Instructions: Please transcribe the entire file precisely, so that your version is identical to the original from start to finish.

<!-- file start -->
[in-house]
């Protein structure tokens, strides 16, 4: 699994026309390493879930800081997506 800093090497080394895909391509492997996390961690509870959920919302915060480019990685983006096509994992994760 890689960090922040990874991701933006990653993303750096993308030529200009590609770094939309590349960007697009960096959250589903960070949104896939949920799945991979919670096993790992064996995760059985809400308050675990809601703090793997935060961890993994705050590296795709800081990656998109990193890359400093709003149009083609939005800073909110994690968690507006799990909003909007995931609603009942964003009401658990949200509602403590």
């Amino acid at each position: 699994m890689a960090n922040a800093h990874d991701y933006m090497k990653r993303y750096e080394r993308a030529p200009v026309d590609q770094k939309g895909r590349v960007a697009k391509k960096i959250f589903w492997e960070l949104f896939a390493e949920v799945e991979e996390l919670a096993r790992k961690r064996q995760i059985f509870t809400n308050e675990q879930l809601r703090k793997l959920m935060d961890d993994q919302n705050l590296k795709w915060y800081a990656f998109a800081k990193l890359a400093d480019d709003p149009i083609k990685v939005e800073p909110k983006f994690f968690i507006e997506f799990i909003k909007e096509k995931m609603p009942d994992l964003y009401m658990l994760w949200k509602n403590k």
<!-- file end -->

[in-house]
């Protein structure tokens, strides 16, 4: 699994026309390493879930800081997506 800093090497080394895909391509492997996390961690509870959920919302915060480019990685983006096509994992994760 890689960090922040990874991701933006990653993303750096993308030529200009590609770094939309590349960007697009960096959250589903960070949104896939949920799945991979919670096993790992064996995760059985809400308050675990809601703090793997935060961890993994705050590296795709800081990656998109990193890359400093709003149009083609939005800073909110994690968690507006799990909003909007995931609603009942964003009401658990949200509602403590």
């Amino acid at each position: 699994m890689a960090n922040a800093h990874d991701y933006m090497k990653r993303y750096e080394r993308a030529p200009v026309d590609q770094k939309g895909r590349v960007a697009k391509k960096i959250f589903w492997e960070l949104f896939a390493e949920v799945e991979e996390l919670a096993r790992k961690r064996q995760i059985f509870t809400n308050e675990q879930l809601r703090k793997l959920m935060d961890d993994q919302n705050l590296k795709w915060y800081a990656f998109a800081k990193l890359a400093d480019d709003p149009i083609k990685v939005e800073p909110k983006f994690f968690i507006e997506f799990i909003k909007e096509k995931m609603p009942d994992l964003y009401m658990l994760w949200k509602n403590k």